The journey of our own cute little psycho-kid, Wrath, who likes violence, 'playing' with mice, and milk. Post-series.
Listen. There's this joke.
Man walks into a sweetshop. Asks for a chocolate bar that'll tell him why he's alive.
"What about this one, Sir?" Says he shopkeeper "Got the meaning of life written in every third wrapper."
"Just the thing. I'll have three JAWS bars...how much did you say they cost?"
"An arm and a leg. Each."
When I drank milk the first time, I felt full, I felt safe, and I don't know what I thought. A hundred caring fingers touched my mouth, as I poured it in. I remembered every warm thing that had happened to me, and maybe a dozen that never had.
The next morning, a blonde kid chucked a stone at my head as I sprinted from a milkcart, through the fields. I ran back, jumping over the cart with the milkchurn still under my arm. The boy spun round-one of his arm was in a sling-but kept a grip on his next rock. I was very still, and looked through his eyes.
"Twas tha yesterday, an' all. Thee's a thief."
Sharp lad. But then, I had a Sinner's body-all the way through, excepting the Automail.
I said he'd had the fun of hitting my head-equivalency? He said he hadn't enjoyed it, showing that two of us were dishonest, and one was thick.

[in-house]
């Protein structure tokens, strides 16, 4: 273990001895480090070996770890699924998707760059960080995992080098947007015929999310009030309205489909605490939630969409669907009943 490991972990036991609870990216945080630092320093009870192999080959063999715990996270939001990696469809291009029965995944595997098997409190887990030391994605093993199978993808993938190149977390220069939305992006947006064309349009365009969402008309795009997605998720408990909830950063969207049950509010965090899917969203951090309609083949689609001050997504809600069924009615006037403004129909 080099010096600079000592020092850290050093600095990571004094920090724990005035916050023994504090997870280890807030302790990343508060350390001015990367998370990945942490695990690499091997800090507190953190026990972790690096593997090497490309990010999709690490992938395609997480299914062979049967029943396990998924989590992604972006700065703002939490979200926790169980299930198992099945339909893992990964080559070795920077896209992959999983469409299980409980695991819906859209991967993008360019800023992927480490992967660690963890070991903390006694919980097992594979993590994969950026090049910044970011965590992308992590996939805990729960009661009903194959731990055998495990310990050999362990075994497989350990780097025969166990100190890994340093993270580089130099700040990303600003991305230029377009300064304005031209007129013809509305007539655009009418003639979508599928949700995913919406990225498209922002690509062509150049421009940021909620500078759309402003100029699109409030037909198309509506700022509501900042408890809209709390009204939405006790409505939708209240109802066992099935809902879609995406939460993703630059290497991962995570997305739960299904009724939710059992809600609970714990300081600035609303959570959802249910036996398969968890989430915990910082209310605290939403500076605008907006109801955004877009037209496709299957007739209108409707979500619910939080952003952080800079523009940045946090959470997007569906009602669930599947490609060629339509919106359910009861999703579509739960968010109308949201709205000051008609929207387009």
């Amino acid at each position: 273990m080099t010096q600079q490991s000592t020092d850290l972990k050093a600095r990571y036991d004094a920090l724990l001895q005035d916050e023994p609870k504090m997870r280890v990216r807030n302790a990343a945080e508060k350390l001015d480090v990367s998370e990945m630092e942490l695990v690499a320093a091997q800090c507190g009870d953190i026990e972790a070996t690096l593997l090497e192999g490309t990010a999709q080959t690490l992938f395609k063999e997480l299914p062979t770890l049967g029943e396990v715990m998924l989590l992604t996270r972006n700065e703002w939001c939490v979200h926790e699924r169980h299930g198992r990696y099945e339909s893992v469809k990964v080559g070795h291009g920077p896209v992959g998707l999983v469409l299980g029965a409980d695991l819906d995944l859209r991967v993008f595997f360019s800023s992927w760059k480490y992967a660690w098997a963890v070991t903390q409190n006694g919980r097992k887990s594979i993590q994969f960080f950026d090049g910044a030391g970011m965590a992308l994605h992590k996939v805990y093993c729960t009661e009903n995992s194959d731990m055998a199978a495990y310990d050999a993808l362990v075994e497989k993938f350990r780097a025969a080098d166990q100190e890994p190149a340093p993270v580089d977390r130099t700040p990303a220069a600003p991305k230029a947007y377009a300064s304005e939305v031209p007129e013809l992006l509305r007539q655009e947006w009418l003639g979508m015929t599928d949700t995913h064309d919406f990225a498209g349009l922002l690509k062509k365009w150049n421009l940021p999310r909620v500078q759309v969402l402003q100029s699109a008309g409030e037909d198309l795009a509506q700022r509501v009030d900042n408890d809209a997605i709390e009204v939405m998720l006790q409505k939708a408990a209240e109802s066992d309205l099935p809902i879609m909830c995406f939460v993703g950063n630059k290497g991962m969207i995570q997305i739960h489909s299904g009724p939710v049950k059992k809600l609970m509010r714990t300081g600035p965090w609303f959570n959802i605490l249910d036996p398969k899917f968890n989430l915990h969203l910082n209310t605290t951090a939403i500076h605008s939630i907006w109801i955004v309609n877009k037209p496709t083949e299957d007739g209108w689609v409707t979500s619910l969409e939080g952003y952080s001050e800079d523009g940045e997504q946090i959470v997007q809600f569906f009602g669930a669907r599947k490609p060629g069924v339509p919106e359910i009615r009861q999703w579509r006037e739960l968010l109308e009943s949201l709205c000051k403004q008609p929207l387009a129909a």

I felt a grin coming, but then the Carter came puffing back with a churn under each arm. He joked with his son about 'Highwaymen', told him he should be in bed, and studied my expensive, dirty Automail, coolly.
"How about tha help me with t' rest of t' day? If tha goes back home, I'll give thee a glass of milk an' say no more about this."
Five minutes later, I burst into a copse, fell down in the leaf-litter and wrenched the lid off the churn between my knees.
When I drank milk the second time, the taste was the same. I really could've worked every day, for one glass, nothing else.
But the blonde kid. He couldn't work; he got milk, food and a home. His dad wouldn't have him work twice as hard next week. His mummy had cried over his arm, as much as she would over anything that might perhaps have happened to him five minutes ago. Because he was a human-their kid. No equivalency. Gets me pretty angry, people breaking universal laws for their own comfort.
After my first drink of milk, I lay in the musky-smelling darkness, knees on my chin. I could remember kindness, and forget what I was. I've had better times, but only a few.
After my second drink of milk, I thought about going home, wherever it was. Then I walked out, rubbing my eyes.
It was morning. Before the end-I still had some things to try.